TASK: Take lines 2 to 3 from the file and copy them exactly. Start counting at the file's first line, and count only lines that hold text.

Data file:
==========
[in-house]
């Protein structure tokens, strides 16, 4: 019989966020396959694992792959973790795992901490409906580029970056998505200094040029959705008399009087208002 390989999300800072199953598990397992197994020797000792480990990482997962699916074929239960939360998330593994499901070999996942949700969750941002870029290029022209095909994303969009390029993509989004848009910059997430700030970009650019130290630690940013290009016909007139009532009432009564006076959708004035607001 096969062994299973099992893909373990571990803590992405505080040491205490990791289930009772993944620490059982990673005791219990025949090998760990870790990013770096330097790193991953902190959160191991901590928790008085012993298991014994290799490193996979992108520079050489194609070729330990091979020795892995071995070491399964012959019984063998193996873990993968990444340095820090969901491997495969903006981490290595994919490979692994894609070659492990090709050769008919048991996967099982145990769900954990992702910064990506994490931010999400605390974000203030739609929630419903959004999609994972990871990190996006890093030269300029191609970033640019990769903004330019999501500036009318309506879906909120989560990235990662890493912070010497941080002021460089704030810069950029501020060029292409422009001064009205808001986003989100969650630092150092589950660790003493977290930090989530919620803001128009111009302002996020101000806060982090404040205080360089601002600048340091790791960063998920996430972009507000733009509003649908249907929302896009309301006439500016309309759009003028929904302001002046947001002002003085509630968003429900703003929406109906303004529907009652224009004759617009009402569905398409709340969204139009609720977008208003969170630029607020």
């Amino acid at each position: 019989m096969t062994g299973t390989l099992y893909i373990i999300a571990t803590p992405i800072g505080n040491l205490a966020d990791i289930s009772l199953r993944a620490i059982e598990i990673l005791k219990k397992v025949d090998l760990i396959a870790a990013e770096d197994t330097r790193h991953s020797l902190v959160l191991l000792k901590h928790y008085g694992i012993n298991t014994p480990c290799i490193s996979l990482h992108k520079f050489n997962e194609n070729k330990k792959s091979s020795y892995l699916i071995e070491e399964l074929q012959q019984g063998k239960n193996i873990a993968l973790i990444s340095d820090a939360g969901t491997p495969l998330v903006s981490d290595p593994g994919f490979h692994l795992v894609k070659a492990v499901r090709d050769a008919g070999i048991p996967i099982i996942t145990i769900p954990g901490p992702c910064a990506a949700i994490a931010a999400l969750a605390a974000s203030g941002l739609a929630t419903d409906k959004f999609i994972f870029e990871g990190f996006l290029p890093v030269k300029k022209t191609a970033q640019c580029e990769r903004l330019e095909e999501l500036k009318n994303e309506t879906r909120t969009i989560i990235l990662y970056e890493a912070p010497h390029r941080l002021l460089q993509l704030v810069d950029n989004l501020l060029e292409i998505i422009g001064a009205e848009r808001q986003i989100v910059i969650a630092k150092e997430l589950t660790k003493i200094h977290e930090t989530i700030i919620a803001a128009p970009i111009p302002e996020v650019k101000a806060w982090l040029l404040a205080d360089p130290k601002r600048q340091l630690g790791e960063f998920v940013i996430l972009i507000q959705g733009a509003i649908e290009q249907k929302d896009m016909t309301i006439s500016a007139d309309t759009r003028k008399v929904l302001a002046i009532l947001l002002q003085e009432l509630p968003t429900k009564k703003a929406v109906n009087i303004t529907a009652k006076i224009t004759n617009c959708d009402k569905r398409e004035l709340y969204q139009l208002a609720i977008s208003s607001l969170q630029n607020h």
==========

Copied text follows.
């Protein structure tokens, strides 16, 4: 019989966020396959694992792959973790795992901490409906580029970056998505200094040029959705008399009087208002 390989999300800072199953598990397992197994020797000792480990990482997962699916074929239960939360998330593994499901070999996942949700969750941002870029290029022209095909994303969009390029993509989004848009910059997430700030970009650019130290630690940013290009016909007139009532009432009564006076959708004035607001 096969062994299973099992893909373990571990803590992405505080040491205490990791289930009772993944620490059982990673005791219990025949090998760990870790990013770096330097790193991953902190959160191991901590928790008085012993298991014994290799490193996979992108520079050489194609070729330990091979020795892995071995070491399964012959019984063998193996873990993968990444340095820090969901491997495969903006981490290595994919490979692994894609070659492990090709050769008919048991996967099982145990769900954990992702910064990506994490931010999400605390974000203030739609929630419903959004999609994972990871990190996006890093030269300029191609970033640019990769903004330019999501500036009318309506879906909120989560990235990662890493912070010497941080002021460089704030810069950029501020060029292409422009001064009205808001986003989100969650630092150092589950660790003493977290930090989530919620803001128009111009302002996020101000806060982090404040205080360089601002600048340091790791960063998920996430972009507000733009509003649908249907929302896009309301006439500016309309759009003028929904302001002046947001002002003085509630968003429900703003929406109906303004529907009652224009004759617009009402569905398409709340969204139009609720977008208003969170630029607020």
């Amino acid at each position: 019989m096969t062994g299973t390989l099992y893909i373990i999300a571990t803590p992405i800072g505080n040491l205490a966020d990791i289930s009772l199953r993944a620490i059982e598990i990673l005791k219990k397992v025949d090998l760990i396959a870790a990013e770096d197994t330097r790193h991953s020797l902190v959160l191991l000792k901590h928790y008085g694992i012993n298991t014994p480990c290799i490193s996979l990482h992108k520079f050489n997962e194609n070729k330990k792959s091979s020795y892995l699916i071995e070491e399964l074929q012959q019984g063998k239960n193996i873990a993968l973790i990444s340095d820090a939360g969901t491997p495969l998330v903006s981490d290595p593994g994919f490979h692994l795992v894609k070659a492990v499901r090709d050769a008919g070999i048991p996967i099982i996942t145990i769900p954990g901490p992702c910064a990506a949700i994490a931010a999400l969750a605390a974000s203030g941002l739609a929630t419903d409906k959004f999609i994972f870029e990871g990190f996006l290029p890093v030269k300029k022209t191609a970033q640019c580029e990769r903004l330019e095909e999501l500036k009318n994303e309506t879906r909120t969009i989560i990235l990662y970056e890493a912070p010497h390029r941080l002021l460089q993509l704030v810069d950029n989004l501020l060029e292409i998505i422009g001064a009205e848009r808001q986003i989100v910059i969650a630092k150092e997430l589950t660790k003493i200094h977290e930090t989530i700030i919620a803001a128009p970009i111009p302002e996020v650019k101000a806060w982090l040029l404040a205080d360089p130290k601002r600048q340091l630690g790791e960063f998920v940013i996430l972009i507000q959705g733009a509003i649908e290009q249907k929302d896009m016909t309301i006439s500016a007139d309309t759009r003028k008399v929904l302001a002046i009532l947001l002002q003085e009432l509630p968003t429900k009564k703003a929406v109906n009087i303004t529907a009652k006076i224009t004759n617009c959708d009402k569905r398409e004035l709340y969204q139009l208002a609720i977008s208003s607001l969170q630029n607020h």